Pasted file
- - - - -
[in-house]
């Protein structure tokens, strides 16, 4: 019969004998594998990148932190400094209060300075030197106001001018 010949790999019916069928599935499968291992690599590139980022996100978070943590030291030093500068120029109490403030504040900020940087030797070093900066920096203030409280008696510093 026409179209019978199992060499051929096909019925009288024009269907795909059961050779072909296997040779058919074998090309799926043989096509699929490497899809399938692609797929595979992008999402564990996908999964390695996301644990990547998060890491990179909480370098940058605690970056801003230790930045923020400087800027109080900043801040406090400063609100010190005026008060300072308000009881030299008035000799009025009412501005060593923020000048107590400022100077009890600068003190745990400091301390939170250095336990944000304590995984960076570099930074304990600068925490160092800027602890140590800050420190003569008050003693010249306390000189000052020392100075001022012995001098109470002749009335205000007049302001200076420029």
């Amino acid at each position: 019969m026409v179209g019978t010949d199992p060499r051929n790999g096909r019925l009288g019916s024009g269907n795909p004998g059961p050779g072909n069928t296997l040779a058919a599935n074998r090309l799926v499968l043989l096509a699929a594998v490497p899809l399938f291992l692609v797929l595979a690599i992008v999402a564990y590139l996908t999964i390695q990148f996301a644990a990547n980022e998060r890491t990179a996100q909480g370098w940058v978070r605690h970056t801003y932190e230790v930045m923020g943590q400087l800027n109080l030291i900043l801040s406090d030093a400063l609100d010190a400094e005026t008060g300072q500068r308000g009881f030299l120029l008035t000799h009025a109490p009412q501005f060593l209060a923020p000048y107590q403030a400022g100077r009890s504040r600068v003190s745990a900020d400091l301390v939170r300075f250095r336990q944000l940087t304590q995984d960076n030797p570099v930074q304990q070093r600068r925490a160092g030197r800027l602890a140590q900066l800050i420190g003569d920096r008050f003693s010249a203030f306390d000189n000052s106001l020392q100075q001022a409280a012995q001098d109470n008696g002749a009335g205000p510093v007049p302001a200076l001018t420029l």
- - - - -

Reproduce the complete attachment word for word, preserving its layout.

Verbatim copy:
[in-house]
């Protein structure tokens, strides 16, 4: 019969004998594998990148932190400094209060300075030197106001001018 010949790999019916069928599935499968291992690599590139980022996100978070943590030291030093500068120029109490403030504040900020940087030797070093900066920096203030409280008696510093 026409179209019978199992060499051929096909019925009288024009269907795909059961050779072909296997040779058919074998090309799926043989096509699929490497899809399938692609797929595979992008999402564990996908999964390695996301644990990547998060890491990179909480370098940058605690970056801003230790930045923020400087800027109080900043801040406090400063609100010190005026008060300072308000009881030299008035000799009025009412501005060593923020000048107590400022100077009890600068003190745990400091301390939170250095336990944000304590995984960076570099930074304990600068925490160092800027602890140590800050420190003569008050003693010249306390000189000052020392100075001022012995001098109470002749009335205000007049302001200076420029």
């Amino acid at each position: 019969m026409v179209g019978t010949d199992p060499r051929n790999g096909r019925l009288g019916s024009g269907n795909p004998g059961p050779g072909n069928t296997l040779a058919a599935n074998r090309l799926v499968l043989l096509a699929a594998v490497p899809l399938f291992l692609v797929l595979a690599i992008v999402a564990y590139l996908t999964i390695q990148f996301a644990a990547n980022e998060r890491t990179a996100q909480g370098w940058v978070r605690h970056t801003y932190e230790v930045m923020g943590q400087l800027n109080l030291i900043l801040s406090d030093a400063l609100d010190a400094e005026t008060g300072q500068r308000g009881f030299l120029l008035t000799h009025a109490p009412q501005f060593l209060a923020p000048y107590q403030a400022g100077r009890s504040r600068v003190s745990a900020d400091l301390v939170r300075f250095r336990q944000l940087t304590q995984d960076n030797p570099v930074q304990q070093r600068r925490a160092g030197r800027l602890a140590q900066l800050i420190g003569d920096r008050f003693s010249a203030f306390d000189n000052s106001l020392q100075q001022a409280a012995q001098d109470n008696g002749a009335g205000p510093v007049p302001a200076l001018t420029l």